before 900; Middle English, Old English frost, forst; cognate with Old Saxon, Old High German, Old Norse frost; akin to freeze
Related forms
frostless, adjective
frostlike, adjective
unfrost, verb (used with object)
Synonyms
4. aloofness, coolness, distance, remoteness.
Dictionary.com Unabridged
Based on the Random House Dictionary, © Random House, Inc. 2014.
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Examples from the web for frosting
  • If icing hardens too much while frosting cake, set back on low heat and stir until it is spreadable.
  • Could be the fats and eggs in the cake and fats in the frosting.
  • To make frosting sift cocoa and confectioner's sugar, add margarine and enough milk until a smooth frosting is made.
  • Too much cloying frosting, not enough delicious tasting cake.
  • Our whoopie pies layer sweet and tangy cream cheese frosting between two moist red velvet cakes.
  • The result is strong and juicy and makes frosting superfluous.
  • Everyone got his collars and cuffs filthy with frosting.
  • Plates were decked out with squiggles of frosting depicting fish and other creatures.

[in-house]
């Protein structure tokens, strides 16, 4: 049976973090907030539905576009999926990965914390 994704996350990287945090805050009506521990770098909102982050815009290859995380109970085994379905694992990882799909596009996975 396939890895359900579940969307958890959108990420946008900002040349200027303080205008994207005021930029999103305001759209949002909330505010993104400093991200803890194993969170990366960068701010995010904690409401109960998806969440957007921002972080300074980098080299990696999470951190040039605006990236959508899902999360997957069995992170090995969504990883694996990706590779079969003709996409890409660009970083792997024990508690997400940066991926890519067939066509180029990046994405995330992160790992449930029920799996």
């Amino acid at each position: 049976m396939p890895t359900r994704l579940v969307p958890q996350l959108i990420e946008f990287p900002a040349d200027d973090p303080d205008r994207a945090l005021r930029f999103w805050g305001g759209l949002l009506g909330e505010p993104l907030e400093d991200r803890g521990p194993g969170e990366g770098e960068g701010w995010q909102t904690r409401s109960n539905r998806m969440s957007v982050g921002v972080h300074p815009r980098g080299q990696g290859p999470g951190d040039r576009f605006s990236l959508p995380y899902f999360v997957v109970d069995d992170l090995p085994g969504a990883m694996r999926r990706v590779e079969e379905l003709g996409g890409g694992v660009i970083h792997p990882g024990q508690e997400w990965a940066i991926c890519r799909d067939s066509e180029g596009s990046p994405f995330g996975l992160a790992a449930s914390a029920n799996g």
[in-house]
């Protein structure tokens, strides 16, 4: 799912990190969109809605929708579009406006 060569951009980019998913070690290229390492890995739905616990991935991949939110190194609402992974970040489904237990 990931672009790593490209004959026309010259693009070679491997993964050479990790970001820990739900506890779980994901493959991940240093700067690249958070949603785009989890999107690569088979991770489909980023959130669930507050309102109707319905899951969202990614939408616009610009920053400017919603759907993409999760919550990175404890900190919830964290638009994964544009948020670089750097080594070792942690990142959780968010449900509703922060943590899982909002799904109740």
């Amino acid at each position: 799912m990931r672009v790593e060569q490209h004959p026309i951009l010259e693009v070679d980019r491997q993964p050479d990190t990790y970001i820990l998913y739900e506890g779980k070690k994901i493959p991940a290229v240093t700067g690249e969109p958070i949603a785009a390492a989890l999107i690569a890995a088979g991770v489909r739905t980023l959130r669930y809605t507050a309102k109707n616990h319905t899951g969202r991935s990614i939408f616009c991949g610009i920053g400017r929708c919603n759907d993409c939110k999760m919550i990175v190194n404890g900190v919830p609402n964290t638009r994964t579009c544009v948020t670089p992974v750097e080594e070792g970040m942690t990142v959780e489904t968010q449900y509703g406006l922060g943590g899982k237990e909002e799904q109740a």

• Then it can be wrapped without damage to the frosting, and returned to the freezer.
  • Perhaps the ornamental frosting on culture's cake arose through a general human ability to learn new things.
British Dictionary definitions for frosting

frosting

/ˈfrɒstɪŋ/
noun
1.
a soft icing based on sugar and egg whites
2.
Also called icing. a sugar preparation, variously flavoured and coloured, for coating and decorating cakes, biscuits, etc
3.
a rough or matt finish on glass, silver, etc
4.
(slang) the practice of stealing a car while the owner has left it idling to defrost the windows and heat the engine

frost

/frɒst/
noun
1.
a white deposit of ice particles, esp one formed on objects out of doors at night See also hoarfrost
2.
an atmospheric temperature of below freezing point, characterized by the production of this deposit
3.
degrees below freezing point: eight degrees of frost indicates a temperature of either –8°C or 24°F
4.